Cooperatively observing Ghana decide

While many Americans experienced long lines when voting in our 2012 elections, by and large, they faced these inconveniences with patience and determination. Ghanaians displayed the same kind of determination, patience, and pride this past weekend when exercising their right to vote in their sixth presidential and parliamentary elections. Ghana’s commitment to democracy stands unrivaled on the African continent and is a lesson to all who take seriously our civic duties to vote, be it through volunteering as poll watchers, serving as election workers, or engaging in “Get Out the Vote” efforts.

Recognizing the strength of Ghana’s democratic traditions, as demonstrated in its five previous elections and two inter-party transitions of power, U.S. Embassy Ghana mapped out a strategy to observe Ghana’s first biometric election process while coordinating effectively with other observer missions. We created a Joint Command Center to tap information from our colleagues from Canada, the United Kingdom, Australia, and the European Union. We met “electronically” and in person in the embassy’s Information Resource Center to share reports from our respective observer teams who monitored polls in Ghana’s 10 regions. Ambassadors from various missions wandered in at various times to monitor the situation. The idea was to coordinate our efforts, compare what we learned with international observers, and minimize duplication of effort. The relationships we forged strengthened our analytical capability and engagement during the three-day election process and greatly expanded the reach of the individual observer teams.

Phones rang around the clock with team leaders advising our analysts: Did polling stations open on time? Were appropriate political party agents on the premises? Were responsible Electoral Commission leaders in charge? Did any technical difficulties disenfranchise citizens? Were potential incidents of unrest handled by law enforcement?

The open atmosphere created by the Center fostered new friendships and strengthened existing ties, which will surely lead to future collaboration with our Ghanaian hosts. All the missions which participated considered our initiative as a generous and creative one and believed that all had profited from this pooling of resources. When technical glitches arose with Ghana’s new biometric voter verification machines at several of the 26,002 sites, we were able to cross check what election observers reported against local media reports. As you might expect, when the machines went down, some voters’ tempers flared but rarely did Ghanaians lose sight of their objective to vote. Some had to return on Saturday to select their next leaders, but they did so with cool heads and hearts filled with national pride.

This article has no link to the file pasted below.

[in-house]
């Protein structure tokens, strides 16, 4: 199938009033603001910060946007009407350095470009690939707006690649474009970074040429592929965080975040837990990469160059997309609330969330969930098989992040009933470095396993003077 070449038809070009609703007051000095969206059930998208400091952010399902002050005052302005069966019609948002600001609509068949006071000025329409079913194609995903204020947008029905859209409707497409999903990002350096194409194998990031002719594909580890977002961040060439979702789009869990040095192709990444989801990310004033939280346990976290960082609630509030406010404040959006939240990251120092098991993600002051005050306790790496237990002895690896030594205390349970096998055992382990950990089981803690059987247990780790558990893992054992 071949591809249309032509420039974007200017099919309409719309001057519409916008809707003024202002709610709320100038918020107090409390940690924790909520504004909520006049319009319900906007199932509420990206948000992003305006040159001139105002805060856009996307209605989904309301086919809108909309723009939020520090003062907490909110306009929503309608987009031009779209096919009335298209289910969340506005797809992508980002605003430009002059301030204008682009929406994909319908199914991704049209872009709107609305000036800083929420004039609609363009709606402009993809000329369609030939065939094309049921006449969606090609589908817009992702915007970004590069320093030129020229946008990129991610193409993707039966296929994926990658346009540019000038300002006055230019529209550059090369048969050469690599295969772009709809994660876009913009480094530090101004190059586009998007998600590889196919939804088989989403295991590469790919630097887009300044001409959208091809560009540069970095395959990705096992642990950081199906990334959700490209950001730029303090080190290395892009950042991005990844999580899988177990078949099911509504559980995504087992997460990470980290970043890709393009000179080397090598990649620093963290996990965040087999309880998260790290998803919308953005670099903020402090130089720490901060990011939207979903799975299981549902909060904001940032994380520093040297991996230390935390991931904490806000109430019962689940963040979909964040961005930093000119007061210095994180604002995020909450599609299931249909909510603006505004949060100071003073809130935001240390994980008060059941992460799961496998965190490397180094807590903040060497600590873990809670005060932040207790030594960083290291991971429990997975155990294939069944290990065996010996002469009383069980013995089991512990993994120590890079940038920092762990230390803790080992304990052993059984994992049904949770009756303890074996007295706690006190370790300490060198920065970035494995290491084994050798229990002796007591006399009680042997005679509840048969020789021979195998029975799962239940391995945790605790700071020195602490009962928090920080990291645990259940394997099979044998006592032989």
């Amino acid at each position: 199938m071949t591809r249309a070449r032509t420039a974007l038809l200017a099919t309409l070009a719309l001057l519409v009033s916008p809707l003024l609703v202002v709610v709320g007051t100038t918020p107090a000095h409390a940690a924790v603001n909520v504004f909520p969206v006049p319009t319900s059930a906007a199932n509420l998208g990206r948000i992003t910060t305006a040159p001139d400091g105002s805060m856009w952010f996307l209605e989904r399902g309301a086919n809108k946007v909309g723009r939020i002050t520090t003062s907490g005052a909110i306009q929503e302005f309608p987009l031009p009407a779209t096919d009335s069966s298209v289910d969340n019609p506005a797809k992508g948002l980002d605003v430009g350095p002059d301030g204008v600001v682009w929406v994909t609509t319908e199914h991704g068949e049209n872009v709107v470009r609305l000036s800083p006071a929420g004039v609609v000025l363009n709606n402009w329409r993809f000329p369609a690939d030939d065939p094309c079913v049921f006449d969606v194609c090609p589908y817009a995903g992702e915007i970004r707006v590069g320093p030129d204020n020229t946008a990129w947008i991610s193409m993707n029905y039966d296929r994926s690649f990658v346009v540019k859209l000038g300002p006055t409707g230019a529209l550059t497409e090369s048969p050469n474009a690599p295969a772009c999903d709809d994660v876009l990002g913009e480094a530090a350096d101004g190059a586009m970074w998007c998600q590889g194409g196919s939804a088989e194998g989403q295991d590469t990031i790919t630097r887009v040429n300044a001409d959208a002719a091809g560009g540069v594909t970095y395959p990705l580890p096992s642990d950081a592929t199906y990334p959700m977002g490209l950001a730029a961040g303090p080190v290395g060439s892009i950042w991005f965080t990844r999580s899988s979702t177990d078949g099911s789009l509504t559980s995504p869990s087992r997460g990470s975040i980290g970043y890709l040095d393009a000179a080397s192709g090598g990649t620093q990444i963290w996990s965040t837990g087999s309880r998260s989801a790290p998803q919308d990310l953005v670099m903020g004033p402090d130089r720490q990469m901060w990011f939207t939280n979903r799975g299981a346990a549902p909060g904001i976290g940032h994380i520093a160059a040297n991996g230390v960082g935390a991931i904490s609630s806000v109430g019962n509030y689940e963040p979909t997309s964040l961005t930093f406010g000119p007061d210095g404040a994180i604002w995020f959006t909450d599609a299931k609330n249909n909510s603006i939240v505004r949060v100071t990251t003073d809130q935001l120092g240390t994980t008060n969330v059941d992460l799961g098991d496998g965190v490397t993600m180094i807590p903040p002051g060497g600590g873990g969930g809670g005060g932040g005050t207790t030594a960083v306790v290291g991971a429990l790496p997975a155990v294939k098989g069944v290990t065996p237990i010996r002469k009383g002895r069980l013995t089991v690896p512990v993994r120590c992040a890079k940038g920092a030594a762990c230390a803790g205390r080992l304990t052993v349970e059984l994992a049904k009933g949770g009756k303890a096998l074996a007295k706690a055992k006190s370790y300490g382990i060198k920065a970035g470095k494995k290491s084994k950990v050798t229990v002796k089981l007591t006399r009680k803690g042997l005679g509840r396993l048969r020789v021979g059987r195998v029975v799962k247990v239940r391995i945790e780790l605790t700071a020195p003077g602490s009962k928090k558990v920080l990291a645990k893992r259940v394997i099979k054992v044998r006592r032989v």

Ghana’s candidates for President and Parliament engaged in robust debate during several months of lively campaigning. The outcome of some races was close, but we see this year’s results as reaffirming the strength of democracy in Ghana. At the moment of writing, there is still a possibility that the opposition might choose to contest the results; all have urged them that if they go down that route, it should be done via the legal processes available. We congratulate each candidate for contesting with spirit and professionalism, and look forward to continuing to build even closer U.S.-Ghana ties as we work together with President-elect Mahama, his leadership team, newly-elected members of Parliament, and representatives of all political parties.

By Gene A. Cretz
US Ambassador to Ghana

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